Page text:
Authors: ed. Simon Petrie
A werewolf, a vampire, and a zombie walked into an issue of
, and then they—
No, wait, I’m getting ahead of myself. Which is unforgiveably non-Newtonian of me, and arguably spoilerish. But the fact of the matter is that I was struggling to see how to kickstart this editorial …
Let’s try again. Different tack. What is it I look for in a story? What is it, perhaps, in the assembled sixteen stories that led me to select them, in particular, for this issue? What thread connects the helter-skelter rush of dialogue that is Anatoly Belilovsky’s deliciously unhinged ‘Durak’ with the closely-observed sense of unspoken desperation that marks Nike Sulway’s ‘The Fox’s Child’? Is it reasonable to juxtapose two such different spins on the trope of mass-media SF, circa the 1950s, as would seem to be presented within Robert P Switzer’s audaciously zany ‘The Day The Iguana Stood Still’ and Nicole M Taylor’s quietly ominous ‘The Mad Scientist’s Beautiful Daughter’? Is it possible to read Zen Cho’s charming ‘The Earth Spirit’s Favourite Anecdote’, or the Hunger exit interview from Kent Purvis’s multilayered satire ‘Going Fourth’ without hearing the words come to life in one’s inner ear?
(I could answer the above questions, but I’m not going to. Instead, I’m just going to suggest you turn the page, and find out. But I’m not going to say it yet, because then you’d just skip past the rest of this editorial.)
I’ve mentioned six stories above, but the other ten are just as good, and equally diverse. Which is not to say that there isn’t some common ground. Edwina Harvey’s tender ‘H G’, M Darusha Wehm’s sly ‘Modern Love’ and Alter S Reiss’s clinical ‘Server Issues’ all take a near-future SF stance, but to quite different ends; Sue Bursztynski’s measured ‘Midwinter Night’ and Belinda Crawford’s urgent ‘Lex Talionis’ both drape a tale of xenophobia and injustice in the cloth of fantasy, with which subject matter Tamlyn Dreaver’s assured ‘Petting The Tiger’ also deals in some measure. Dirk Flinthart’s ‘Head Shot’ has an unexpected quarry in its sights, in a telling that may seem familiar; exactly the same might, indeed, be said of Robert Porteous’s ‘Roasted’. (And please note that ‘Roasted’ and ‘Lex Taliornis’ merit special attention as the first publications by their respective authors. It’s always a priviledge to be able to give a new author his or her first flight, and I’m convinced we’ll be seeing much more from these two.) Sarah Frost’s ‘On Carbon Wings’ and C A L’s ‘The Iron Lighthouse’ are both (deep-)space-based SF: I’ll leave it up to you, dear reader, to judge whether they qualify as hard SF, or golden age SF, or space opera, or as some amalgam of all three. A conundrum of a different kind is presented in Jacob Edwards’ piece of speculative scholarship, ‘Nine Lines’ …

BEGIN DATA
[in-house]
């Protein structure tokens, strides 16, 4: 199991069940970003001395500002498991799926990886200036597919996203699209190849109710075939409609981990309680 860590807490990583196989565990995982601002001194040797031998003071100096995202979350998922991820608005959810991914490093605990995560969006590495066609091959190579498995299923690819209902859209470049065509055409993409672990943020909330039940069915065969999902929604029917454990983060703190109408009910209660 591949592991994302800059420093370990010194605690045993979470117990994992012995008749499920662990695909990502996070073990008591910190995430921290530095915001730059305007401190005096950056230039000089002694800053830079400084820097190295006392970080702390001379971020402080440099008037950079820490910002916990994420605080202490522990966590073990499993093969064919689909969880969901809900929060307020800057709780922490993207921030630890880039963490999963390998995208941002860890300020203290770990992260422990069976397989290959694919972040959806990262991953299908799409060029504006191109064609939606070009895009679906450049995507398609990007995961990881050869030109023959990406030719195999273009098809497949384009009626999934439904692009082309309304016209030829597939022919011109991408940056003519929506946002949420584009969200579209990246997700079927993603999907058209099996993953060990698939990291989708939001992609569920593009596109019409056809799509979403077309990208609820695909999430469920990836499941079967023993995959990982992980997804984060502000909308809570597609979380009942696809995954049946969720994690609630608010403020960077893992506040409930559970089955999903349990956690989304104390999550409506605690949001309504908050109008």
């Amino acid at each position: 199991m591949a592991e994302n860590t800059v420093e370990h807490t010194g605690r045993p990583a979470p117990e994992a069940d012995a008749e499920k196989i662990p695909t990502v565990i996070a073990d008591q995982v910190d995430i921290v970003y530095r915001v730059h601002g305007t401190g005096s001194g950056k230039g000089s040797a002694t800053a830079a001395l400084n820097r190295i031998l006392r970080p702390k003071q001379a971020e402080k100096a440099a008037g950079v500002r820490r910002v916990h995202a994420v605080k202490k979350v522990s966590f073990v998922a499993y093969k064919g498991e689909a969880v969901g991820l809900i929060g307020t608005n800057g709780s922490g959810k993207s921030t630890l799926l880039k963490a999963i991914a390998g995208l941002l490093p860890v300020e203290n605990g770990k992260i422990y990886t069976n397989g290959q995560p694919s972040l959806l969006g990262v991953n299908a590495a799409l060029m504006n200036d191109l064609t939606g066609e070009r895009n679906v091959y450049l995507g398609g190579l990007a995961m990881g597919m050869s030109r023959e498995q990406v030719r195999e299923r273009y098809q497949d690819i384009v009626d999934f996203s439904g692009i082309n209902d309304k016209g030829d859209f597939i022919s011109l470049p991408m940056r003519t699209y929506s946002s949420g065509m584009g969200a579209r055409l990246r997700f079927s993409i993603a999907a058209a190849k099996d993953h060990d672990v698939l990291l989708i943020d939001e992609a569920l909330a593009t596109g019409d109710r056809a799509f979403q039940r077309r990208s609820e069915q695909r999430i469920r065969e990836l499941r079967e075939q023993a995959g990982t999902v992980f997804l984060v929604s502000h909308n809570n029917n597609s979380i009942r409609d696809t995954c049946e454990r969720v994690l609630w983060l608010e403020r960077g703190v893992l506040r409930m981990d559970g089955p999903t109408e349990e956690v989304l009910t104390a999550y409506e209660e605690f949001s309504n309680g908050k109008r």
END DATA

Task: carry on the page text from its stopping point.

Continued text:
What else? There are two beguiling poems, six brief book reviews, an interview with Brenda Cooper … and I clearly must acknowledge the wonderful contributions of Lewis Morley as this issue’s artist-in-residence. (When Lewis suggested he’d tackle the illustration for ‘Going Fourth’ with a Beatle-ish portrayal, my initial reaction was: ‘How will that work’? I should not have doubted, because, indeed, it
. As do all of the other marvellous pieces of art which Lewis has executed for this issue.)
I must acknowledge also the usual gang of culprits and co-conspirators—Patty Jansen on proofreading, Lucy Zinkiewicz on slushwrangling, Edwina Harvey on advertising, David Kernot on web-fu, the collective consciousness of the
co-operative on the myriad duties that go into making production of a quarterly magazine possible—and then I really must get out of your way, because you’ve got some reading ahead of you. Please strap yourself in and hang on, it looks like being a bumpy ride, even by our standards …
Andromeda Spaceways Inflight Magazine
ANDROMEDA SPACEWAYS Inflight Magazine
Issue 54 (Vol. 10, Issue 2)
All artwork by Lewis Morley
…s c virtes
a chaos of nothing
seething by degrees
layers of potential
growing to waves
beyond the secret radius
seeds of order appear
reaching for strings
to pull it all together
a baby universe
clenches its quantum fists
and begins to cry.
…Robert P Switzer
I sit and watch the iguana for hours because he’s all I have left. There’s a deliberateness about him that I admire; he never does anything hastily. And he probably doesn’t have any regrets, which makes him the luckiest creature in this house.
He’s walking across the carpet towards me now. He takes a step, pauses to reflect on the suitability of traveling in this particular direction, then takes another step. And then he completely freezes.
One front leg is raised, hovering, in position to take that next step. But now he’s unsure. Or terrified. Or just plain frozen.
“You okay, Iggy?” I ask.
He doesn’t move; he doesn’t even blink. And I begin to worry.